The Expert Committee on Pesticide Residues in Food (PRiF) are planning their 2016 open event. The event is free and is an opportunity for those interested in pesticide residues in food to learn more about the work of the committee and its role in the national food testing programme.
The event will be held on Wednesday 19 October at the National Railway Museum, York.
The theme for this year’s open event is past, present and future of pesticides in food, there will be talks from:
Dr Paul Brantom, Chairman of PRiF, introducing the work of the committee and explaining how the committee check results against safety and legal requirements.
The Health and Safety Executive (HSE) will explain how foods are selected for the programme and how this has changed over time, including information on the latest results and the current testing programme.
Dr Sadat Nawaz and Mike Dickinson from Fera Science Ltd will explain how samples are tested for a wide range of pesticides at low levels, including safeguards on the quality of results.
Chris Wallwork from Agrii Ltd who gives technical advice to farmers and Christian Maltby from Barfoots of Botley, one of the UK’s leading vegetable growers, will give seperare talks explaining how UK farmers adapt to meet the requirements of the law, their customers and the consumer.
We would be very grateful if you could pass information about the event to anyone you think may be interested using, any social media tools that may be available
To book tickets for this free event please visit https://www.eventbrite.co.uk/e/the-expert-committee-on-pesticides-in-food-prif-open-event-2016-tickets-26028769751
Rachel Merrick | Pesticides Policy Team | Health & Safety Executive
Chemicals Regulation Division, Ground Floor, Mallard House,
Kings Pool, 3 Peasholme Green, York, YO1 7PX.
(:Tel: +44(0)2030 281222 | ext.1222 |
Follow HSE on Twitter @H_S_E
Join us for the PRiF Open Event 2016 in York. For more details or to book a ticket visit: https://www.eventbrite.co.uk/e/the-expert-committee-on-pesticides-in-food-prif-open-event-2016-tickets-26028769751
Gardeners are the natural stewards and protectors of our Earth, and how we garden has never been so important.
Biodynamic gardening methods provides a much needed catalyst for regeneration, which revitalizes soils, nurtures bees, provide safe havens for wildlife, and keep our precious bio-diversity alive.
The aim of biodynamics is to maximize the inherent vitality of our soils and gardens through its use of herbal compost and spray preparations, by harnessing the subtle cosmic forces of nature, building natural resilience with open pollinated seed, and by creating a garden full of harmonious life, which becomes self-sustaining .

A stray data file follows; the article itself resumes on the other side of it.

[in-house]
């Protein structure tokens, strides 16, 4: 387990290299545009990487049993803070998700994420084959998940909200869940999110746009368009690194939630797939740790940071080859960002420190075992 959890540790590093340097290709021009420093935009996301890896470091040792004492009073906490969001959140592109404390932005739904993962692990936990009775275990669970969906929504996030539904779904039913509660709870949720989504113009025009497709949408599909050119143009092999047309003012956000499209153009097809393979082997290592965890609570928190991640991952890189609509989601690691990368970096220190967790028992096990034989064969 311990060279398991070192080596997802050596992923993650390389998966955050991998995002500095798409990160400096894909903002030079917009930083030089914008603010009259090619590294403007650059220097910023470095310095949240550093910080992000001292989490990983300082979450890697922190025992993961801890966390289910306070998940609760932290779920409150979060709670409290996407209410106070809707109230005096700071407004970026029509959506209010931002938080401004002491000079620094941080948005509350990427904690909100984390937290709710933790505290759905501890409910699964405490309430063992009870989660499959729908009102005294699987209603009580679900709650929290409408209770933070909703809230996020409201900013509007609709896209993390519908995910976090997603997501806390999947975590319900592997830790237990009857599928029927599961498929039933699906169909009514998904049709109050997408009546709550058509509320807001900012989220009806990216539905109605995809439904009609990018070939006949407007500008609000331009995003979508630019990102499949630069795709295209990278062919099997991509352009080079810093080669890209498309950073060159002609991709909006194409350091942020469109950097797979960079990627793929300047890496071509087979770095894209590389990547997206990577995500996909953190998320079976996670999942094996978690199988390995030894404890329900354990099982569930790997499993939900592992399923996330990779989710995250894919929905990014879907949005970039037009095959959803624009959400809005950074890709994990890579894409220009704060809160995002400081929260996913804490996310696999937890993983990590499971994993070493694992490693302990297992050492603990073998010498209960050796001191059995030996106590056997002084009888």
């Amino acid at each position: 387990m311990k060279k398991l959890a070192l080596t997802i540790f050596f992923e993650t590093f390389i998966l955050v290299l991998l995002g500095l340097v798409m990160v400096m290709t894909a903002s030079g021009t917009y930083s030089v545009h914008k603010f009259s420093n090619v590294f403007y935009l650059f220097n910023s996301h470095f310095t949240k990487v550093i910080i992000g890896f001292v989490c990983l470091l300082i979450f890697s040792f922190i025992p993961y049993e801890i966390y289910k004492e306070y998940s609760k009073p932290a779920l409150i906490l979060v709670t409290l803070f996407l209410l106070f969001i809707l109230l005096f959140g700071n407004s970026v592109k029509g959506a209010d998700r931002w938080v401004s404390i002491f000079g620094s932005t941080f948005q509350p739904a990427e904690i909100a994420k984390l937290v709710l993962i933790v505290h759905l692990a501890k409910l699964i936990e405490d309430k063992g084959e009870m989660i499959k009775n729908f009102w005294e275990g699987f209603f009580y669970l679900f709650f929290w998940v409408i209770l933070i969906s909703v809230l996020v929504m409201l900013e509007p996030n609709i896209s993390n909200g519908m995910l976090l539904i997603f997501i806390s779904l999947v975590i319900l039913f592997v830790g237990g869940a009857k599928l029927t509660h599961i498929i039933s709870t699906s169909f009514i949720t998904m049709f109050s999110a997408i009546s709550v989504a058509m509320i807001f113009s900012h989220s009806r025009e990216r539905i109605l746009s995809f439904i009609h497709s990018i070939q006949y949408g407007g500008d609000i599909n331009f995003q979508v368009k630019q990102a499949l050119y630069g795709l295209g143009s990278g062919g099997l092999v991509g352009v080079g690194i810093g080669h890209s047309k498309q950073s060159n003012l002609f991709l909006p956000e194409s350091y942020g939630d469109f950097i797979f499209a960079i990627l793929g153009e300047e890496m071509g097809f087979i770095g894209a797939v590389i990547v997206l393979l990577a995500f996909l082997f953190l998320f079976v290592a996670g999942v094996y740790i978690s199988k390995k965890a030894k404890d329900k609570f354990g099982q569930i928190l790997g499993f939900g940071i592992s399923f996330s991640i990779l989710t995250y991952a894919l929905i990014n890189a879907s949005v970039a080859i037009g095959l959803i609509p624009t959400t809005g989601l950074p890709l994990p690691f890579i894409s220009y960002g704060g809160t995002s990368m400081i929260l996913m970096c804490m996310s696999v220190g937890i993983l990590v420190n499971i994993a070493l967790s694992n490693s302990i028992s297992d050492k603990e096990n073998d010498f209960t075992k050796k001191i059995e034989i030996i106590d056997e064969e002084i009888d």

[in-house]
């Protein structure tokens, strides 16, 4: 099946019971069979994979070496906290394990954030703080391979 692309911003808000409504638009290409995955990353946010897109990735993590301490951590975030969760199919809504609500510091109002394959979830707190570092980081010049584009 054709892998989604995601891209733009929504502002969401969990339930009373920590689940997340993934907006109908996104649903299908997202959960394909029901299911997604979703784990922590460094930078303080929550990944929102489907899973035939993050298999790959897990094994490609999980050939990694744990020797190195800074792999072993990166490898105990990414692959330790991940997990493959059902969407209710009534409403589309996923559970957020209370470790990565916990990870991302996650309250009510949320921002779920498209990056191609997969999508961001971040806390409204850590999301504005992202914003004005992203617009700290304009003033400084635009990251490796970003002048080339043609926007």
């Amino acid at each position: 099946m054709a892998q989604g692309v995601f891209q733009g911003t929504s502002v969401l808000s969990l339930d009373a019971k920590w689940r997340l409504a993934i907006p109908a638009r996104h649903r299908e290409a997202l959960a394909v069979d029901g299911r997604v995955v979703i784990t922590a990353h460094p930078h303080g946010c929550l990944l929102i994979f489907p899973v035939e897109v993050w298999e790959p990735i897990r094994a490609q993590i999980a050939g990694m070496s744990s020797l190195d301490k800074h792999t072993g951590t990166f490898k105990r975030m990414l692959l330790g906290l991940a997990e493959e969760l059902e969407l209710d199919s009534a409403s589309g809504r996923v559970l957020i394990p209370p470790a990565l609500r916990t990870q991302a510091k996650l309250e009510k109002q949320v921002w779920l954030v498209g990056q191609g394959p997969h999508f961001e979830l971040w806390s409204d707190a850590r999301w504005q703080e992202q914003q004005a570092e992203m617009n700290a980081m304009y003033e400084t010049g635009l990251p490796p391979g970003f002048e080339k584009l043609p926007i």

Want to discover more?
Packed with hands on practical advice, workshops and captivating lectures, our conference devotes itself to biodynamic approach to gardening, and how to take your organic gardening to a new level of holistic health.
Book your ticket here.
Look forward to seeing you in Sept! – Warm wishes – Jessica Standing (BDA Office UK)
The House of Commons Environmental Audit Committee has just released a damning report on UK Soil Health.
“…. some of the most productive agricultural land in the country is at risk of becoming unprofitable within a generation due to soil erosion” cites the report. “(Although) the Government says it will ensure that all soils are managed sustainably by 2030… our inquiry suggests that the Government’s actions do not match its ambition, and casts doubt on whether we are on track to achieve the 2030 goal.”
The report points out that “Soil, water and air are all essential to human life and society—but of these three, soil is often the forgotten component. Yet soil is crucial to agricultural production, climate change mitigation and adaptation, urban development, and flood risk management. Neglecting the health of our soil could lead to reduced food security, increased greenhouse gas emissions, greater flood risk, and damage to public health.”
Concerns over soil health include
- Around 300,000 hectares of soil are thought to be affected by legacy contamination from the UK’s industrial past. However, local authority duties to clean up contaminated land are compromised by Defra withdrawing capital funding. This presents the real danger that contaminated sites are being left unidentified, with consequential public health impacts.